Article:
Pulp Fiction and the Parsha — By Ben

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I know what you’re thinking. I’m going to go into Jules’s use of Ezekiel 25:17 as a speech before he “takes care of” his clients. Maybe go into how he dissects it in the final act then compare it to prominent classical Rabbinic commentaries? Though that is a nice idea, not this time. There is another connection between Quentin Tarantino’s classic and the Torah. We find it this week’s parsha, Vayishlach.

Remember that speech?

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You know, the Christopher Walken one? His character, Captain Koons tells a young Butch Coolidge (Bruce Willis), the story of his father’s watch. I’d embed the speech but it definitely isn’t Torah appropriate. Basically, Koons tells the boy that the watch has been in the boy’s family for generations and that while he was with Butch’s father in a POW camp, Koons promised to deliver said watch to his newborn son. Which is what he does.

Ding!

willisButch wakes up. He’s a fully grown man, about to go into a boxing match… Long story short, he’s supposed to throw the match because a mob boss paid him to. He takes the money, wins the fight anyway, and is on his way with his wife to the airport to leave the country. One problem. Butch realizes his father’s watch was left at home… where the mob boss’s goons are definitely waiting to kill him.

Pulp Parsha Parallel

In this week’s Torah portion we have Jacob finally ready to face his older brother. His big, military trained, guy who LOVES to fight, older brother. Jacob has done his best to prepare for the confrontation. He’s tried giving him gifts to make peace, he’s prepared to go to war, and he’s poured his heart out to God. But then he does something really odd.

He’s suddenly by himself when he gets attacked and has to fight with some guy all night. There’s a tremendous amount of depth to this event that I’ll go into some other time. But the question I want to focus on is, why was he suddenly alone?  Rashi says “He had forgotten small bottles and returned for them.”

What?

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You’re about to have the biggest confrontation of your life, where you could die, or could end up having to kill your brother, and on the way you decide that the mason jars you use as drinking cups are too important to leave behind? Is the Torah giving the source for the stereotypical Jewish miser?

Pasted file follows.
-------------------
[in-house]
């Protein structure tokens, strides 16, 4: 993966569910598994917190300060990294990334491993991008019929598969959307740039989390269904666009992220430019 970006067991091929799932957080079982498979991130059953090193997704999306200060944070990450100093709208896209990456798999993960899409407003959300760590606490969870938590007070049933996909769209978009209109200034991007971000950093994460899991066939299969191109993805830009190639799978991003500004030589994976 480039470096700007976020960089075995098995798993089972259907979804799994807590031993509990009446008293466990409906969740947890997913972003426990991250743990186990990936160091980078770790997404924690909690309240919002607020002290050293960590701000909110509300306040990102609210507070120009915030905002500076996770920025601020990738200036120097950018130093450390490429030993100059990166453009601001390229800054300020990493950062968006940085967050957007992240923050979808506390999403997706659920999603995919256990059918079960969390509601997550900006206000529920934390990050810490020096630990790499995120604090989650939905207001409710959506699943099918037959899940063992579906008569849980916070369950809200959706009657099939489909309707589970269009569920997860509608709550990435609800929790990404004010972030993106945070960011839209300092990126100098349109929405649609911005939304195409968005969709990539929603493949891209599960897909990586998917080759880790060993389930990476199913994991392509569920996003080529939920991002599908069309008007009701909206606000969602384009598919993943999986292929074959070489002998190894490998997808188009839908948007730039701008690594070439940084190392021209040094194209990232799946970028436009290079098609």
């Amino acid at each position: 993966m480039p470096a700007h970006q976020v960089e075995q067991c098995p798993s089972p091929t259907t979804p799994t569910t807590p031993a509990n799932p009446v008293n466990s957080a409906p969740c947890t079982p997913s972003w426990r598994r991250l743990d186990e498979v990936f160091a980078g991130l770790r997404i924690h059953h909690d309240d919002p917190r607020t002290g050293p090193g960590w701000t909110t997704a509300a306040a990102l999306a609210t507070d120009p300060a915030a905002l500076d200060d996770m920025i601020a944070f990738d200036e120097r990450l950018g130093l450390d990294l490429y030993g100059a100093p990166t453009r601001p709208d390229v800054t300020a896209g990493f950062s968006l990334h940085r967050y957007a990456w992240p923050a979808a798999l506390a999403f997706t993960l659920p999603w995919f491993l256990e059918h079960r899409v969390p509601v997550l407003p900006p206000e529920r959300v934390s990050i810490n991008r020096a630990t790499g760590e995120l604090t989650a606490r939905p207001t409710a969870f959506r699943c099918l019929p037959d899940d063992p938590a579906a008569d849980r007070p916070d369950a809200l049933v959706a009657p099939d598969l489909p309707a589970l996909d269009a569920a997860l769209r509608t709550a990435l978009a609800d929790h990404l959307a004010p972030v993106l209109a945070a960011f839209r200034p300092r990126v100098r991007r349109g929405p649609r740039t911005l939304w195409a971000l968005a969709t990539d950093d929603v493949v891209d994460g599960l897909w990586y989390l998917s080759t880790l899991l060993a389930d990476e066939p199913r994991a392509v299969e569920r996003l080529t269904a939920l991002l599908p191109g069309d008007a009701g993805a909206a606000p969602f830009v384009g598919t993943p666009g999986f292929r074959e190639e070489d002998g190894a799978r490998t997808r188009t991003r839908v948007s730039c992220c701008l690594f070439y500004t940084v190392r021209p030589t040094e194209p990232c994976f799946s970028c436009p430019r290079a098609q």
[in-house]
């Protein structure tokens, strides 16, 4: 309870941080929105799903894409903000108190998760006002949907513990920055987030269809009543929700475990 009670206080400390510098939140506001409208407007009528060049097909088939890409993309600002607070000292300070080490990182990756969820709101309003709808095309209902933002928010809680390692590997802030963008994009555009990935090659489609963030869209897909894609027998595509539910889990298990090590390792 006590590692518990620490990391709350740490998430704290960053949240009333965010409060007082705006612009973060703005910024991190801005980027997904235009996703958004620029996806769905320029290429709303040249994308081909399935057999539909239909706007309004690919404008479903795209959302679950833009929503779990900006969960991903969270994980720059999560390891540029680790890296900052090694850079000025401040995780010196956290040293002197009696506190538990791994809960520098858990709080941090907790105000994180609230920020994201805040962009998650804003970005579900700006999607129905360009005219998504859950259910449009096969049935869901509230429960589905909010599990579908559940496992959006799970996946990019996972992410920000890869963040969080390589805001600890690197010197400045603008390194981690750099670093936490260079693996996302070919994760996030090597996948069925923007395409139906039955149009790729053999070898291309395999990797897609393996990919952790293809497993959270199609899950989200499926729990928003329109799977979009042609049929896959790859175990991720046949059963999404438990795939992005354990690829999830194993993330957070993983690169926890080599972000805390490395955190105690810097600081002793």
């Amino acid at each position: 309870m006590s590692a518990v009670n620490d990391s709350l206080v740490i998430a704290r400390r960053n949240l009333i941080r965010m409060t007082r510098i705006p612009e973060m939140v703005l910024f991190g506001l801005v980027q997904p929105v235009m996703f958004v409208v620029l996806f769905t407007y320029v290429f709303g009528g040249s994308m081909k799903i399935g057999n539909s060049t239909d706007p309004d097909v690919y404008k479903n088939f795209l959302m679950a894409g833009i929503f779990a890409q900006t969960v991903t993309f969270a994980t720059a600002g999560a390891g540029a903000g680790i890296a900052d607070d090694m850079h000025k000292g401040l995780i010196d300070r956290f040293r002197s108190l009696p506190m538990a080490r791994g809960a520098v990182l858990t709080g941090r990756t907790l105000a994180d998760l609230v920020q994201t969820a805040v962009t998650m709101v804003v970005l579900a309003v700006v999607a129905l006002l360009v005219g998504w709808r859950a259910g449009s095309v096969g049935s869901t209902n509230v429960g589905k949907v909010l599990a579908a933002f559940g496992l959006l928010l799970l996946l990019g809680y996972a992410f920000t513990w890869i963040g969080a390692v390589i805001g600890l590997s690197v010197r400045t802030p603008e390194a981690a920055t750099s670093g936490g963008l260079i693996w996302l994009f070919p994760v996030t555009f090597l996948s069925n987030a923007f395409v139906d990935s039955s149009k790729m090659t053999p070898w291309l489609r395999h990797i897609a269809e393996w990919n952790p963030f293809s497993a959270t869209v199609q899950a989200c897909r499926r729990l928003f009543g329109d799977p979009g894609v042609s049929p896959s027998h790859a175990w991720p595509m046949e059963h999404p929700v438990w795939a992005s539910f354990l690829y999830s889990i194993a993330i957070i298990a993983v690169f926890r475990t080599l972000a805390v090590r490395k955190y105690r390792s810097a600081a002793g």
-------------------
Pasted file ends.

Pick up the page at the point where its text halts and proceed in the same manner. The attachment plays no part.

But it’s okay when Bruce Willis does it?

Some of us may still think Butch is crazy to go back for the watch. But at least we can understand sentimentality. We can sympathize with the loss of your past and the only connection one might have with a dead father. But with Jacob, we have no back story. Are we to believe one of the greatest tzadiks of all time risked his life for meaningless material possessions?

Yes and no.

Yes in that Jacob does go back for material possessions. But no, they are not meaningless. Because a tzadik doesn’t waste. During the Great Depression, no one threw anything away. Everything was reused and recycled until it was reduced to nothing. You would never buy a meaningless, useless trinket or some juicer you got on sale on Black Friday. Everything had value, a purpose, and a need. And that exactly how a tzadik lives. Our money is  the product of our time and our work and it’s one of the main ways we are able to affect change in the world. To be frivolous means we’ve missed an opportunity to do some good. An opportunity to capitalize on living a life of meaning. Which our friend Jules will learn by the end of the movie.

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You know what the funniest thing about Europe is? It’s the little differences.”

There is a deeper message behind these “tiny vessels” left behind. Jacob was caring about the small things. And it’s the small things that make all the difference. There’s a phenomenon known as the Broken Windows theory. An experiment was conducted years ago about fixing up urban communities with high crime rates. Community members fixed windows, cleaned graffiti, and picked up trash across a certain areas. And in those areas the crime rates decreased. Now there’s more to this story, but there is a truth that paying attention to the small things can make as much of a difference as the big things.

Pulp Fiction is a movie with great characters, an interesting structure, a nod to movie nostalgia, but it’s not the “classic Hollywood” movie that usually gets nominated for best picture. The reason why it’s memorable is the attention to detail. The dialogue is filled with hilarious and clever lines about what a Big Mac is called in France and what “Marsellus Wallace looks like.” It’s in these small things that are done with so much care, that the real magic happens. And the same thing can be said about doing mitzvahs. The smallest thing can make all the difference.

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One response to “Pulp Fiction and the Parsha — By Ben

  1. Great post!
    You nailed it, Pulp is a classic because of it’s attention to detail and the little nuances.
    And so is the case with great people. If you notice the greatness in the little things just think how great the big ones are?

    Like

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